DEV Community

Dima Danilov
Dima Danilov

Posted on • Originally published at on

Using strace for debugging, part 2

This is the second post about debugging with strace.

In our solution, we have a process that runs another process.
The parent communicates with the child process via TCP socket.
In order to know whether the child is ready for communication the parent reads
its stdout and looks for the readiness indication string, e.g. "I'm ready".
Everything worked fine but suddenly my colleague and I started observing a strange behavior:
the child process was stuck after a while.

So I ran strace -p 1666, where 1666 is the child' id.
strace output:

$sudo strace -p 25485
strace: Process 25485 attached
write(1, "Some important information...."..., 101

The child process was trying to write something to
stdout(1 is the file descriptor of stdout) but was unable to do it!
I tried to reproduce the issue by running the process manually.
And to our surprise, the issue did not reproduce! So I started looking at the way our application was starting the process:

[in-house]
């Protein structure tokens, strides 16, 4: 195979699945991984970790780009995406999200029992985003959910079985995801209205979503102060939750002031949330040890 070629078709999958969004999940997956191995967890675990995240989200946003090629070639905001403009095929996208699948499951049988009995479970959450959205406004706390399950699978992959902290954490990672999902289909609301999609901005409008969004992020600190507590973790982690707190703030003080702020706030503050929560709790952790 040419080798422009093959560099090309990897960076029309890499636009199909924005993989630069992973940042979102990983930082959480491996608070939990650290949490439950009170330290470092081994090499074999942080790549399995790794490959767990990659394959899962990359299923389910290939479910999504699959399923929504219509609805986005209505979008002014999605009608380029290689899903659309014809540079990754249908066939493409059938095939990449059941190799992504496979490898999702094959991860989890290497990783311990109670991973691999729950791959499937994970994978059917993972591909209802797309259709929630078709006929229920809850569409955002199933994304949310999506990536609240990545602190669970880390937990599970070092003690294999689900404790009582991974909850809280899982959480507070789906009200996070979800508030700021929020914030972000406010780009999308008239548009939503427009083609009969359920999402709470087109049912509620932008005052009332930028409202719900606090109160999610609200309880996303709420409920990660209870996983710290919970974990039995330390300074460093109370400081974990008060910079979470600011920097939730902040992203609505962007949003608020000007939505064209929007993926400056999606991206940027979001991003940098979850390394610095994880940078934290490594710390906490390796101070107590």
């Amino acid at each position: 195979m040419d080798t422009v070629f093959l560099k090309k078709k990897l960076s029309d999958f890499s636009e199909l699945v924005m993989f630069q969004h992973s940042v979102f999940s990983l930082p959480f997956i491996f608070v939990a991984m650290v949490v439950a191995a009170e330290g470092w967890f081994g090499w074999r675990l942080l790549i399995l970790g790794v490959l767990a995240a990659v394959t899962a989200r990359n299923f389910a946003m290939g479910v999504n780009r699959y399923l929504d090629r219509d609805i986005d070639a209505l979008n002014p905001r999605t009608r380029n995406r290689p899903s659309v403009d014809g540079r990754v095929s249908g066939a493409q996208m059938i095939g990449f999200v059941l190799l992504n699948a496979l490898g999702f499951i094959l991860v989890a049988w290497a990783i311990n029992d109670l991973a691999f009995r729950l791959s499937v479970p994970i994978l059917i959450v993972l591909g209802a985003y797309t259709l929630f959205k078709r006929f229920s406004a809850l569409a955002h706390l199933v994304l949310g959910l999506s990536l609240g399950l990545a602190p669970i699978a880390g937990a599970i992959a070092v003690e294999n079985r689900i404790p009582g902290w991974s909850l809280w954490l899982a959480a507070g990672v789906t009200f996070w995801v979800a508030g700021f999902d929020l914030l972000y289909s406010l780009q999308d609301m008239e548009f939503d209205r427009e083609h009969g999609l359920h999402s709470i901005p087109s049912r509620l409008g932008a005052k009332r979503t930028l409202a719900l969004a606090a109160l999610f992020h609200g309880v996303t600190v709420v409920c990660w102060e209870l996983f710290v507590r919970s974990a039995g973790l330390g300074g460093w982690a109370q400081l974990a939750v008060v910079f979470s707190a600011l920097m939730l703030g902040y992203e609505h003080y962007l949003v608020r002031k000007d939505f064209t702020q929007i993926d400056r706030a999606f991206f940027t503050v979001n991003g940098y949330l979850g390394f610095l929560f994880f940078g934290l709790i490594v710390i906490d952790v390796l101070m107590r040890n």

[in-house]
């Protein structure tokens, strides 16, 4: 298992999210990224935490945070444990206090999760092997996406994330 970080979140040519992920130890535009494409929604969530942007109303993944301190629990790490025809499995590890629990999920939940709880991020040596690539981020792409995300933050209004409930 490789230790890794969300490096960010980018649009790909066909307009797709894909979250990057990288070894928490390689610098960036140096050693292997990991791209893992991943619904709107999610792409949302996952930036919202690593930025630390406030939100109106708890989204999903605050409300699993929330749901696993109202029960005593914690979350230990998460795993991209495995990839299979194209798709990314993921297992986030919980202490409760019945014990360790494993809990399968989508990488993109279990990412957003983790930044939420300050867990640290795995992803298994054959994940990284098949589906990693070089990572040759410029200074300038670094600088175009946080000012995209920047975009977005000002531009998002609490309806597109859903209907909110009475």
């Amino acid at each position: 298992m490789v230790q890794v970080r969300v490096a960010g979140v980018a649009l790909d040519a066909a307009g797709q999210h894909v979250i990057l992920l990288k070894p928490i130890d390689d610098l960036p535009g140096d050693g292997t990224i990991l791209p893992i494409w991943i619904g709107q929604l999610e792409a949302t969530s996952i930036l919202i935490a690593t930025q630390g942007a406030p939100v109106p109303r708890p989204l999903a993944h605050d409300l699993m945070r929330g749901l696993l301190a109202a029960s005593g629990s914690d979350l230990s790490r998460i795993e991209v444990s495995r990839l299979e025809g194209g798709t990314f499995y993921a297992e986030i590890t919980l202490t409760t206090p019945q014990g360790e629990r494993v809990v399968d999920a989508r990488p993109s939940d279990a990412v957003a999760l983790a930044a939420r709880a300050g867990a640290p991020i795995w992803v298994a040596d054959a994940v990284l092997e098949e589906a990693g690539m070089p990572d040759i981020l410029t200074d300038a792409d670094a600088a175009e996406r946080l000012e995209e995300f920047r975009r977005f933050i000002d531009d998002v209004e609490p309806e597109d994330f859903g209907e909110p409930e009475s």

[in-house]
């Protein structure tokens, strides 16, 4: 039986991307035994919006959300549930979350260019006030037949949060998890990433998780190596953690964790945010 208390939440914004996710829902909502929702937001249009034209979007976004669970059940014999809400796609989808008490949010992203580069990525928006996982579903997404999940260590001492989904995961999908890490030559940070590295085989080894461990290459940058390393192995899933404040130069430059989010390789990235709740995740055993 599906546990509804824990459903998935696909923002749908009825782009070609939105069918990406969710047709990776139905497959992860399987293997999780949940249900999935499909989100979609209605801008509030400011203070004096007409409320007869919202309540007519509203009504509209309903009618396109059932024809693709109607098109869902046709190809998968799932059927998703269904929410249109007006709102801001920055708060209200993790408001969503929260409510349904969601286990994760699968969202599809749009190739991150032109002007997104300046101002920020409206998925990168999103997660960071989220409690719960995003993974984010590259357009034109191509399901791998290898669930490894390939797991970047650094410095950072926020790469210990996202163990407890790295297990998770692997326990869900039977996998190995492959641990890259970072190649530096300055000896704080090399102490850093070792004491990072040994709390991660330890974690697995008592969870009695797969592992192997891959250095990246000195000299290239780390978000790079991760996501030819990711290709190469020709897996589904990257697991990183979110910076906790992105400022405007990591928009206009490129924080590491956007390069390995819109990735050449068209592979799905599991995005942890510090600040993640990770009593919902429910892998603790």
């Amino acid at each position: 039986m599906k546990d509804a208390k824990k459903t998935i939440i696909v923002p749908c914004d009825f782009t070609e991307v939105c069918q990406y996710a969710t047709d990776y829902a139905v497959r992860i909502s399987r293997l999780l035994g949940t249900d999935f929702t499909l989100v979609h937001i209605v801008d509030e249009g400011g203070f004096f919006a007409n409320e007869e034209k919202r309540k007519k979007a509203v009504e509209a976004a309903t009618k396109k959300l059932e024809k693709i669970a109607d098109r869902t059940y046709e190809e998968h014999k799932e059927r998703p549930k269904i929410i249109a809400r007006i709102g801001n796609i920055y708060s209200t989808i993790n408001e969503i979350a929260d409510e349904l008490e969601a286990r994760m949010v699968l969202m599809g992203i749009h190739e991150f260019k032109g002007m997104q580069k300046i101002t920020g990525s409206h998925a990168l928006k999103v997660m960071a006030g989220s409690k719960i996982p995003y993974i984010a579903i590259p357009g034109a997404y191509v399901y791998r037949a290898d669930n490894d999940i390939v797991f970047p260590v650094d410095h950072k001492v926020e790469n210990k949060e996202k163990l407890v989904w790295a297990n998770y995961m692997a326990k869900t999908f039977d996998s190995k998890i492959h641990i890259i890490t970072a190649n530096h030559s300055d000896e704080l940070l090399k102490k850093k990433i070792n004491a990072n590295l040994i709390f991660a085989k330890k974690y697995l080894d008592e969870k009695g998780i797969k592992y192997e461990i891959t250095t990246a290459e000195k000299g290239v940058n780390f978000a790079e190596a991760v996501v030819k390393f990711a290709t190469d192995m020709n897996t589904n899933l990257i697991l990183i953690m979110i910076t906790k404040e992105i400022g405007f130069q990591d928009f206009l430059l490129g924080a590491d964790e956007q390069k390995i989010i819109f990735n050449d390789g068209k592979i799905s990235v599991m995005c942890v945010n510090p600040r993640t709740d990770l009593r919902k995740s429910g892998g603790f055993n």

cmd = ['./']
handle = subprocess.Popen( cmd, stdout=subprocess.PIPE,
                           stderr = subprocess.STDOUT,
                           close_fds=True, shell=True)
Enter fullscreen mode Exit fullscreen mode

It looked quite normal: Start a process and then forward stdout to stderr
and pipe both to the parent process. And then the parent process reads the output:

def wait_for_child_readiness(proc_handle):
        last_stdout = ""
        while "CHILD IS READY" not in last_stdout :
                last_stdout =
        sys.stdout.write("\nParent detected child's readiness!\n")
Enter fullscreen mode Exit fullscreen mode

Then we read the output until we find the indication string.
But wait! The child process continues writing to stdout/stderr and the pipe continues sending
the output to the parent process. But the parent process does not read it.
And then pipe overflow happens and the child process cannot write anything to stdout!

The solution was to continue reading the output of the child process.
Hence once you start reading child process output don't stop doing that!;)

P.S. The way to know the pipe size on Linux is to check:

$cat /proc/sys/fs/pipe-max-size

The default value for this file is 1048576 (1 MiB)

Top comments (0)